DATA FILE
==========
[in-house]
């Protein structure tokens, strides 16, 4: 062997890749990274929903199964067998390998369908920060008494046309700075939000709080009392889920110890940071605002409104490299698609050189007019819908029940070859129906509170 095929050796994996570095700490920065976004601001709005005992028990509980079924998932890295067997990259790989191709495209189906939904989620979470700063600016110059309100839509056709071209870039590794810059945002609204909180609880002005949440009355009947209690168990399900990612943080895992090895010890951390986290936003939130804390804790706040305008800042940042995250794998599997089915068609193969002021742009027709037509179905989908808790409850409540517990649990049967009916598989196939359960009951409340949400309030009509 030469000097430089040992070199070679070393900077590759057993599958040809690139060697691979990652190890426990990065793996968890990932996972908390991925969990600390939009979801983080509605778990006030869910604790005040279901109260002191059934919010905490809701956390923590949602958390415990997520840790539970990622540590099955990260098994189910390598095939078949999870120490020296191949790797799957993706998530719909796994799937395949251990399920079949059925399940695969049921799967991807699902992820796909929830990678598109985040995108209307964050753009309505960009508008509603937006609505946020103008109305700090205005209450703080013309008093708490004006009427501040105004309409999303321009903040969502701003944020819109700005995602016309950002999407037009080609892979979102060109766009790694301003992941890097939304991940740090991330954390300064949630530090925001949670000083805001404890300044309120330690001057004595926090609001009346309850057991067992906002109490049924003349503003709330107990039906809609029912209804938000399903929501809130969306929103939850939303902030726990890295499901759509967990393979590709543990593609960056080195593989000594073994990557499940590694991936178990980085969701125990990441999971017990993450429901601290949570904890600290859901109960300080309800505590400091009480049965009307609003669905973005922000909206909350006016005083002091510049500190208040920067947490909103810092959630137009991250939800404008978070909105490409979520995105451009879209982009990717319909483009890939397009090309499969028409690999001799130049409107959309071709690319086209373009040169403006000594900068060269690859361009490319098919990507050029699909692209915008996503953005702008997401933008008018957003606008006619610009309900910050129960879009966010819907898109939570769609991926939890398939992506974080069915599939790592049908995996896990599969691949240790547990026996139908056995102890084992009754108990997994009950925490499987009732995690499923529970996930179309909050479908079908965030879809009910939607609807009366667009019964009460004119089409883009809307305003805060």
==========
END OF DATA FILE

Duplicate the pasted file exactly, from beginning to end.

[in-house]
């Protein structure tokens, strides 16, 4: 062997890749990274929903199964067998390998369908920060008494046309700075939000709080009392889920110890940071605002409104490299698609050189007019819908029940070859129906509170 095929050796994996570095700490920065976004601001709005005992028990509980079924998932890295067997990259790989191709495209189906939904989620979470700063600016110059309100839509056709071209870039590794810059945002609204909180609880002005949440009355009947209690168990399900990612943080895992090895010890951390986290936003939130804390804790706040305008800042940042995250794998599997089915068609193969002021742009027709037509179905989908808790409850409540517990649990049967009916598989196939359960009951409340949400309030009509 030469000097430089040992070199070679070393900077590759057993599958040809690139060697691979990652190890426990990065793996968890990932996972908390991925969990600390939009979801983080509605778990006030869910604790005040279901109260002191059934919010905490809701956390923590949602958390415990997520840790539970990622540590099955990260098994189910390598095939078949999870120490020296191949790797799957993706998530719909796994799937395949251990399920079949059925399940695969049921799967991807699902992820796909929830990678598109985040995108209307964050753009309505960009508008509603937006609505946020103008109305700090205005209450703080013309008093708490004006009427501040105004309409999303321009903040969502701003944020819109700005995602016309950002999407037009080609892979979102060109766009790694301003992941890097939304991940740090991330954390300064949630530090925001949670000083805001404890300044309120330690001057004595926090609001009346309850057991067992906002109490049924003349503003709330107990039906809609029912209804938000399903929501809130969306929103939850939303902030726990890295499901759509967990393979590709543990593609960056080195593989000594073994990557499940590694991936178990980085969701125990990441999971017990993450429901601290949570904890600290859901109960300080309800505590400091009480049965009307609003669905973005922000909206909350006016005083002091510049500190208040920067947490909103810092959630137009991250939800404008978070909105490409979520995105451009879209982009990717319909483009890939397009090309499969028409690999001799130049409107959309071709690319086209373009040169403006000594900068060269690859361009490319098919990507050029699909692209915008996503953005702008997401933008008018957003606008006619610009309900910050129960879009966010819907898109939570769609991926939890398939992506974080069915599939790592049908995996896990599969691949240790547990026996139908056995102890084992009754108990997994009950925490499987009732995690499923529970996930179309909050479908079908965030879809009910939607609807009366667009019964009460004119089409883009809307305003805060």